We all have lives away from our holiday period or business tasks. Sometimes we are juggling a lot of responsibilities. This might mean we have people who rely on us as unpaid carers to someone who is old and frail or someone with mental or physical health issues. Perhaps we left children at home with someone else who is only available for a limited period.

It can be nerve-wracking if you are the victim of a longer flight delay worrying where you are going to spend the night. You might have limited funds available at the end of a holiday.

Claiming compensation for flight delays takes a little time and effort but if you have suffered in some of the ways above, a successful claim might make you feel a whole lot better.

My Dad worked in Bradford so I became very familiar with the iconic Little Germany which has been used in a number of films and TV productions over the years including ‘Wall of Tyranny’, ‘The Red Riding Trilogy’, ‘L.A. without a map’ and more recently ‘The Syndicate’. It used to be fun seeing shop fronts and street signs change from time to time to meet the needs of a particular era.

Of course Yorkshire is very diverse and I have lived in all the sections of it except South Yorkshire over the years. In fact, my husband and I moved to North Yorkshire about a year after getting together and started our family there.

My baby and then toddler sonwas obsessed with Thomas the Tank Engine and developed a real interest in trains. In fact, he was most put out at about the age of 3 when somebody we met referred to trains as “choo-choos” in his presence.

We would regularly take trips to Grosmont which is like stepping back in time in many ways with its quaint shops and tearooms and of course, the steam trains. I love how old railways don’t stay closed for long often brought back to life very quickly by volunteer train enthusiasts.

After Grosmont, we would go the smaller station at Goathland which has been used as Hogsmeade Station in the Harry Potter films and Aidensfield in the popular sixties drama Heartbeat. Harry Potter kept my children happy and Aidensfield kept my husband happy. I like any historic sites so enjoyed myself too especially if a visit to a tea shop was on the agenda.

It really is a thrill to see locations we know and love transformed on screen.

I have enjoyed revisiting some fond memories for

Are you following #SeenonScreen?

You may be wondering how your social calendar will alter if you decide to stop smoking but deem yourself as a socialite — with Nicotinell’s smoker profile quiz perfect for discovering if you are indeed a social smoker.
Fortunately, help is at hand. The following guide will set out how you can remain to be a socialite without having to smoke:

Are there links between alcohol and smoking?

Before we delve into how you can socialise while enjoying a smoke-free lifestyle, first we will explain the close link that is seen between drinking alcohol and smoking.
This is because government data has established that up to 90 per cent of people who find themselves addicted to alcohol also smoke. Furthermore, smokers have been found to be more likely to drink and have a 2.7 times greater risk of becoming dependent on alcohol than non-smokers do.
There’s also scientific links, in that alcohol and nicotine both act on common mechanisms found in the human brain. When it comes to nicotine, the chemical compound will enter the bloodstream as soon as you smoke a cigarette and rapidly get transported to your brain. Once there, the nicotine will stimulate the brain by creating receptors which release chemicals that give a feeling of pressure. These receptors will increase in number as smoking becomes prolonged and your brain will become reliant on nicotine in order to release these feel-good chemicals.
Within 72 hours of deciding to stop smoking, the nicotine supply found in your bloodstream will drop. Those receptors won’t disappear that quickly though, so your brain’s chemistry will react to cause powerful cravings and strong emotional reactions. Persistence is key, as nicotine receptors will go away with time and your brain chemistry should be back to normal within three months of a quit.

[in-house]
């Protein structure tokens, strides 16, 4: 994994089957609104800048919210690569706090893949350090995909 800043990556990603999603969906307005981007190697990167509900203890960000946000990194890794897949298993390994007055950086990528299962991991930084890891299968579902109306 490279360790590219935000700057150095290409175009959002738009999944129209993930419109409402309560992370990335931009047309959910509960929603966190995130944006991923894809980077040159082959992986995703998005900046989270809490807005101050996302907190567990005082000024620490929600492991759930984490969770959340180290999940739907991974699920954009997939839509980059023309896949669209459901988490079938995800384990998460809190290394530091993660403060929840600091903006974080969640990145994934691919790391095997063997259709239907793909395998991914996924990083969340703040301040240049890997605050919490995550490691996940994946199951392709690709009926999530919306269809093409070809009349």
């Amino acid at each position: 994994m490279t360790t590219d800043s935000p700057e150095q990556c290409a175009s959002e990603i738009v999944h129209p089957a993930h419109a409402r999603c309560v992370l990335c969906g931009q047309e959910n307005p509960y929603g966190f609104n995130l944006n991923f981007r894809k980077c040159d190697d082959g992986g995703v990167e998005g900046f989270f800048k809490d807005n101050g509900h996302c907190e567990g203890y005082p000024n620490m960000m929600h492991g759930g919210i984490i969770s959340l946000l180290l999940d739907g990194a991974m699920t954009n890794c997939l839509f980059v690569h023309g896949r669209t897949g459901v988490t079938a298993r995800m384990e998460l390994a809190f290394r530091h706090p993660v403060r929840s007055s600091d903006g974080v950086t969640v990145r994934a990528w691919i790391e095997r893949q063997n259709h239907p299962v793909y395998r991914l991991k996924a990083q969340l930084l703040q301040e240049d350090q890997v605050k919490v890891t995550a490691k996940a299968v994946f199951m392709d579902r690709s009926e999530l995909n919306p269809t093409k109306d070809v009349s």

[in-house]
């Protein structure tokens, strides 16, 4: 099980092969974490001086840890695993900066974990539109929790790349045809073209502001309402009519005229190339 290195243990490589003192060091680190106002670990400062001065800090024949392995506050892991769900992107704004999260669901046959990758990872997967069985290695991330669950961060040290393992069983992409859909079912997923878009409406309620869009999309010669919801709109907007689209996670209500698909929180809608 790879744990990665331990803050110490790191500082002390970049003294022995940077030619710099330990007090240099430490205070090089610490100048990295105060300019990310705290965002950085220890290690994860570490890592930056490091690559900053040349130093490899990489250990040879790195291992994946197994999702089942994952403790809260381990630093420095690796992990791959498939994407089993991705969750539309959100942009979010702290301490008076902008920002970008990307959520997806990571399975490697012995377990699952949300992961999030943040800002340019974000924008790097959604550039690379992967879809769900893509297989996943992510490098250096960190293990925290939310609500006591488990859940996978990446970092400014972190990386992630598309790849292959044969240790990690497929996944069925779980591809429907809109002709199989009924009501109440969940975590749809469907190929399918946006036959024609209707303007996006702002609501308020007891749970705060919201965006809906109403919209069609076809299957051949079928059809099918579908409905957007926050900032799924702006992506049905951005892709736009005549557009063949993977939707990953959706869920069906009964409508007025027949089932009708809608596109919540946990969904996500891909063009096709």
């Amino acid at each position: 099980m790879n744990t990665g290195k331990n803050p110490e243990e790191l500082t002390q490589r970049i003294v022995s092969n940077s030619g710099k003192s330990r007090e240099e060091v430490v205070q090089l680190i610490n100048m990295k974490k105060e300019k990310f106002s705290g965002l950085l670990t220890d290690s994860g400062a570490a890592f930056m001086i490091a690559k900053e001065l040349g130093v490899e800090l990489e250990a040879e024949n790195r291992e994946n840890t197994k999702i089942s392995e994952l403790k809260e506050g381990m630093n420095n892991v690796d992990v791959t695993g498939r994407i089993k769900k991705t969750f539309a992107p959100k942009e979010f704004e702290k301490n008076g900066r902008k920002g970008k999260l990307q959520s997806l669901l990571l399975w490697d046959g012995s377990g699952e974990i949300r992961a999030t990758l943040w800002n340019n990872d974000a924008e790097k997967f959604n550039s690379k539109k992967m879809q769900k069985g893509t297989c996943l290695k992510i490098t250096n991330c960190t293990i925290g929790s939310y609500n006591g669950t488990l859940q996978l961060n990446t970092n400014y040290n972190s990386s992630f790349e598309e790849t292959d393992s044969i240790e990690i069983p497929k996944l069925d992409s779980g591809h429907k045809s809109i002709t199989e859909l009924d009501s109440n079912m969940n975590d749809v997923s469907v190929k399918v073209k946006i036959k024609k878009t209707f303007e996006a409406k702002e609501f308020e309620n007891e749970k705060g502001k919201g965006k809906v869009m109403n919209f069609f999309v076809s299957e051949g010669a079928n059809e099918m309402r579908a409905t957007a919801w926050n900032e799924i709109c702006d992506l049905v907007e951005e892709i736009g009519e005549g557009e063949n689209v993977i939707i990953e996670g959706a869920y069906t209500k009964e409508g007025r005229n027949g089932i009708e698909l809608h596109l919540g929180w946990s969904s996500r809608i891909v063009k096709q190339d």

Researchers believe that alcohol fosters the feeling of pleasure as well. If true, this reinforces the effects of nicotine on the brain. There are suggestions that nicotine and alcohol will moderate each other’s effects on the brain due to the fact that nicotine stimulates while alcohol sedates.

How to socialise during your quit-smoking journey

Early on in your quit-smoking journey, you’re likely to be faced with a situation where you will be invited to socialise in a scenario where you would have previously had a cigarette. Here’s how to stick to your goals and still have a good time:

Choose a social get-together where there’s no smoking

Invite friends to your house instead of heading to a place where people are likely to be smoking. You can celebrate your smoke-free success with them. You’ll be able to control what is served too, which can help stop those triggers and completely avoid cigarettes in your smoke-free home.

Bring a quit buddy along to your social events

No matter if it’s a friend or family member, a quit buddy will be a great person to have join you at whatever social event you’re heading along to. A quit buddy is someone who supports your quit. Should you encounter old smoking friends who ask you to join them, make sure they are aware of your situation so they can be respectful. Not only that, you’ll also have your quit buddy to hang out with.

Hang out with non-smokers

You’ll receive plenty of help from non-smokers and friends who are keen to support your decision to quit smoking. Who you choose to hang out with can help support your ex-smoking status. Slip-ups can occur when quitters are in the company of other smokers who may not be aware of how to support their quit attempt.

Give yourself a pep talk

Smoking cravings may be trigged as you head out for a drink. Before leaving the house or in the car, be mentally prepared by saying aloud, “I’m a former smoker.” Or try, “I don’t smoke. I’m healthier and happier without cigarettes.” The main point is to remind yourself that you’re a former smoker and that you don’t need to light up anymore.

Don’t delay socialising

Just because you’re having doubts, that shouldn’t give you the excuse to cancel social plans. Everything you did as a smoker, you can do as a former smoker. Holding off too long from social drinking after quitting can create a sense of intimidation. Plus, socialising with friends is an important part of your life. The sooner you teach yourself how to enjoy a drink or two without a cigarette, the sooner you’ll feel like your life is back to normal.